morning prayer was made optional

By Diogenes ( articles ) | Dec 17, 2006

Daily life for seminarians changed radically. Changes in discipline were among the most obvious. Students were allowed to dress however they wished. They were not restricted to the seminary grounds. Morning prayer was made optional. They could read newspapers and magazines more freely. In 1969 the traditional "major" and "minor" seminaries were divided into three new institutions: De Sales Preparatory High School, St. Francis de Sales College, and Saint Francis Seminary. In 1972 lay students, including women, were admitted for graduate study to work toward newly names degrees. In 1975 the first class of permanent deacons was ordained. Not all of the changes instituted at the seminary have lasted. Yet it is clear that the faculty and administration struggled sincerely to meet the challenges presented by the Church and society.

Until the last line, it reads like a conservative's indictment of the crack-up of seminary life. On the contrary, it's a page from the web-history of Milwaukee's St. Francis Seminary, and the march of progress is meant to make us smile. The details are telling. We're told, "A new curriculum provided students with training in behavioral sciences such as psychology and sociology with less emphasis on philosophy and theology." We're told, "[As of 1971] former seminarians could remain as lay students." We're shown a program for the Rite of Tonsure for the same year featuring a cover in the manner of a Jimi Hendrix dust-jacket. Heavy.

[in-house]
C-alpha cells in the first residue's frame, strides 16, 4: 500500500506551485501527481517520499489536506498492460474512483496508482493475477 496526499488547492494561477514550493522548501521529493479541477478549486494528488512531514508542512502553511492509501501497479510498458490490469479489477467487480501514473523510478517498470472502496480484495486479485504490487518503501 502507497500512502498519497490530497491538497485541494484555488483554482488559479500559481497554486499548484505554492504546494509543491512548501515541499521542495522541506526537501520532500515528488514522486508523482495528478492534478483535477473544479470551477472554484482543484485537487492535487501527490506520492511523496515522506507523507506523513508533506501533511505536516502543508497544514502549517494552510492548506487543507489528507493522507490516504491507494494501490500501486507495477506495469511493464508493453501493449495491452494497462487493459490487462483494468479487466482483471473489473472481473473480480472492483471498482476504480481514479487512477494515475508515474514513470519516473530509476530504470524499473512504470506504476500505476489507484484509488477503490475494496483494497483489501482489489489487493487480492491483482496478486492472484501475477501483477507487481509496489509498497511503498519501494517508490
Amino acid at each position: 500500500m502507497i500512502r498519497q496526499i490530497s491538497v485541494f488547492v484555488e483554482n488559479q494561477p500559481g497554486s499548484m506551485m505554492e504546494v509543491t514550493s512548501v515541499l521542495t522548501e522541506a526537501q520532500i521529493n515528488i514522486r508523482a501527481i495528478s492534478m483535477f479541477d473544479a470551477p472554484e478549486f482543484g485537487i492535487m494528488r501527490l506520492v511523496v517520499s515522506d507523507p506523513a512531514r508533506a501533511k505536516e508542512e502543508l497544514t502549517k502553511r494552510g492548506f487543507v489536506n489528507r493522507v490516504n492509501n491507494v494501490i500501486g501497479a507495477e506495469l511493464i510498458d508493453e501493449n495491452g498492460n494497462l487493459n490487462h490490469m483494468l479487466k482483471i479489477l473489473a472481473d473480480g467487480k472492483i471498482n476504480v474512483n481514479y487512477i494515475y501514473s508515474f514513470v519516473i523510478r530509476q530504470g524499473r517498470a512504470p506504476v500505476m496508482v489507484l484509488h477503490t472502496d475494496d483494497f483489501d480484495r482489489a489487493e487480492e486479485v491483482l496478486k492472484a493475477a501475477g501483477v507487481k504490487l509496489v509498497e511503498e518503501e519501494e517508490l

The chapter of the history covering the years 1965-1981 is given the title "Naming the Whirlwind," which by its self-regarding clumsiness captures the spirit of the time very well. There's little reason to think Milwaukee's seminary differed greatly from other houses of priestly formation in the same period, but the tone of naive congratulation in this history makes it interesting as a kind of cultural core sample. If you were born after 1970, and you wonder why your pastor knows the complete Simon & Garfunkle libretto by heart but can't name the Joyful Mysteries, this will help you understand.

(Tip to Terrence Berres)

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